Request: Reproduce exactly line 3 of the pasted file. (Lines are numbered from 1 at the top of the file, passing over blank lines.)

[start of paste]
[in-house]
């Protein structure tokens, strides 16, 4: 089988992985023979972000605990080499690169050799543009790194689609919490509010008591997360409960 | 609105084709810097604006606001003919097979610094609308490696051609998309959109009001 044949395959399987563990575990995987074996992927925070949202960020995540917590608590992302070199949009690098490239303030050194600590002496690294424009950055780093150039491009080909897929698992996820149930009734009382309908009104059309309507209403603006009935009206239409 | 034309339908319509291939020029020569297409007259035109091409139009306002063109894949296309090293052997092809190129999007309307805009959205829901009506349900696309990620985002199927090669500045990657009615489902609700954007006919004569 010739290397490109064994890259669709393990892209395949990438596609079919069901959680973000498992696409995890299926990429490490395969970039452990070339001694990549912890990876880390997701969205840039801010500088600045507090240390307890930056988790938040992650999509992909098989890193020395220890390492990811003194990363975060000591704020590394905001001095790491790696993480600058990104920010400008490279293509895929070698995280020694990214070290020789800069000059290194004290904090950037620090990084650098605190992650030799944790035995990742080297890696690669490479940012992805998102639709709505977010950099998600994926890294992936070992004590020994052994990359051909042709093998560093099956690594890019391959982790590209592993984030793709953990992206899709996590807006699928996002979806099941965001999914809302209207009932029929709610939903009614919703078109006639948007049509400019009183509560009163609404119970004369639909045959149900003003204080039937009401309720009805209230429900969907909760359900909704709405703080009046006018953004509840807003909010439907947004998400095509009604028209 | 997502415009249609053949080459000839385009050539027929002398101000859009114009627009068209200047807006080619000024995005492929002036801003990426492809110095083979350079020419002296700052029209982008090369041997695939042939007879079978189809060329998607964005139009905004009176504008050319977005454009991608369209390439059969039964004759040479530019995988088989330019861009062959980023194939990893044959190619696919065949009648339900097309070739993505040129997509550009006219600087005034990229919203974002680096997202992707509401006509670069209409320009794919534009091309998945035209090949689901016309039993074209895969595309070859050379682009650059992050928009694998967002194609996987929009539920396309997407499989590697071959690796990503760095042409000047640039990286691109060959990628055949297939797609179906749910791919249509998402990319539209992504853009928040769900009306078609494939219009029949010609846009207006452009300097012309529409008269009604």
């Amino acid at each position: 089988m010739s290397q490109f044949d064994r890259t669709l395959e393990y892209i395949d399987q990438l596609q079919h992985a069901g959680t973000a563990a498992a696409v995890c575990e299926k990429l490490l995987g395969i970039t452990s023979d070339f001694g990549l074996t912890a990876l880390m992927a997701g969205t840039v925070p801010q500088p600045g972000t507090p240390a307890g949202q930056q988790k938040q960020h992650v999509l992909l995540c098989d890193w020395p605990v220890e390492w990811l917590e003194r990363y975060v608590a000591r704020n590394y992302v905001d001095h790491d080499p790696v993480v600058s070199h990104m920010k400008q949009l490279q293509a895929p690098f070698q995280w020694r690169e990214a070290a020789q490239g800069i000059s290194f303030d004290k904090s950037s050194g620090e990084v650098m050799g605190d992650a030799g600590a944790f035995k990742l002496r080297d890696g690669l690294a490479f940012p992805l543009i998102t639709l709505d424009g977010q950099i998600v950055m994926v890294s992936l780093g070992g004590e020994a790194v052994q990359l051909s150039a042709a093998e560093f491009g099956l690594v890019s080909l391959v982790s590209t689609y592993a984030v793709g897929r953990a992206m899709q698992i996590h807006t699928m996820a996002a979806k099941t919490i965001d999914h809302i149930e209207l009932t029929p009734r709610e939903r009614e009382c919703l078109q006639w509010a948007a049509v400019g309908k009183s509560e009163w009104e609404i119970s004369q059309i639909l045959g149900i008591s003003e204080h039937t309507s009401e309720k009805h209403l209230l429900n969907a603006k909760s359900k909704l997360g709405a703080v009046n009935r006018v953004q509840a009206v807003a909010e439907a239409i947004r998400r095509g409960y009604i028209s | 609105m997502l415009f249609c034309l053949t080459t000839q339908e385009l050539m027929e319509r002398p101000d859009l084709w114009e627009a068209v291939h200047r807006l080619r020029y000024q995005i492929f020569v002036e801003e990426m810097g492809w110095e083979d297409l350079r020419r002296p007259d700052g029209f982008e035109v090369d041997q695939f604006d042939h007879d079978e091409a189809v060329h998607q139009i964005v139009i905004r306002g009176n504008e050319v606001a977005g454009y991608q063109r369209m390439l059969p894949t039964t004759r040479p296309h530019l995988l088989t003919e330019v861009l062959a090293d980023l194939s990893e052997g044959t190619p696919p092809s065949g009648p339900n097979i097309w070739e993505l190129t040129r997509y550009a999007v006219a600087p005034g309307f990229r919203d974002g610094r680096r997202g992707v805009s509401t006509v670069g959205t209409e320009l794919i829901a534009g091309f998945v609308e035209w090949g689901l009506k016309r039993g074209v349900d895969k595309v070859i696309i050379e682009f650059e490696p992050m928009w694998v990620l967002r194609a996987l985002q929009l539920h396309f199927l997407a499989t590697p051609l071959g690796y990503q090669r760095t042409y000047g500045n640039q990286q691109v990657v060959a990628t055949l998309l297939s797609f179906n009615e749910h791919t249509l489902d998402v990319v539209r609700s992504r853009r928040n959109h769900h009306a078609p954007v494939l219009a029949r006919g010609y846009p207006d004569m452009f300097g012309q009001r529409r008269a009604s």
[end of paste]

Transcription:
């Amino acid at each position: 089988m010739s290397q490109f044949d064994r890259t669709l395959e393990y892209i395949d399987q990438l596609q079919h992985a069901g959680t973000a563990a498992a696409v995890c575990e299926k990429l490490l995987g395969i970039t452990s023979d070339f001694g990549l074996t912890a990876l880390m992927a997701g969205t840039v925070p801010q500088p600045g972000t507090p240390a307890g949202q930056q988790k938040q960020h992650v999509l992909l995540c098989d890193w020395p605990v220890e390492w990811l917590e003194r990363y975060v608590a000591r704020n590394y992302v905001d001095h790491d080499p790696v993480v600058s070199h990104m920010k400008q949009l490279q293509a895929p690098f070698q995280w020694r690169e990214a070290a020789q490239g800069i000059s290194f303030d004290k904090s950037s050194g620090e990084v650098m050799g605190d992650a030799g600590a944790f035995k990742l002496r080297d890696g690669l690294a490479f940012p992805l543009i998102t639709l709505d424009g977010q950099i998600v950055m994926v890294s992936l780093g070992g004590e020994a790194v052994q990359l051909s150039a042709a093998e560093f491009g099956l690594v890019s080909l391959v982790s590209t689609y592993a984030v793709g897929r953990a992206m899709q698992i996590h807006t699928m996820a996002a979806k099941t919490i965001d999914h809302i149930e209207l009932t029929p009734r709610e939903r009614e009382c919703l078109q006639w509010a948007a049509v400019g309908k009183s509560e009163w009104e609404i119970s004369q059309i639909l045959g149900i008591s003003e204080h039937t309507s009401e309720k009805h209403l209230l429900n969907a603006k909760s359900k909704l997360g709405a703080v009046n009935r006018v953004q509840a009206v807003a909010e439907a239409i947004r998400r095509g409960y009604i028209s | 609105m997502l415009f249609c034309l053949t080459t000839q339908e385009l050539m027929e319509r002398p101000d859009l084709w114009e627009a068209v291939h200047r807006l080619r020029y000024q995005i492929f020569v002036e801003e990426m810097g492809w110095e083979d297409l350079r020419r002296p007259d700052g029209f982008e035109v090369d041997q695939f604006d042939h007879d079978e091409a189809v060329h998607q139009i964005v139009i905004r306002g009176n504008e050319v606001a977005g454009y991608q063109r369209m390439l059969p894949t039964t004759r040479p296309h530019l995988l088989t003919e330019v861009l062959a090293d980023l194939s990893e052997g044959t190619p696919p092809s065949g009648p339900n097979i097309w070739e993505l190129t040129r997509y550009a999007v006219a600087p005034g309307f990229r919203d974002g610094r680096r997202g992707v805009s509401t006509v670069g959205t209409e320009l794919i829901a534009g091309f998945v609308e035209w090949g689901l009506k016309r039993g074209v349900d895969k595309v070859i696309i050379e682009f650059e490696p992050m928009w694998v990620l967002r194609a996987l985002q929009l539920h396309f199927l997407a499989t590697p051609l071959g690796y990503q090669r760095t042409y000047g500045n640039q990286q691109v990657v060959a990628t055949l998309l297939s797609f179906n009615e749910h791919t249509l489902d998402v990319v539209r609700s992504r853009r928040n959109h769900h009306a078609p954007v494939l219009a029949r006919g010609y846009p207006d004569m452009f300097g012309q009001r529409r008269a009604s």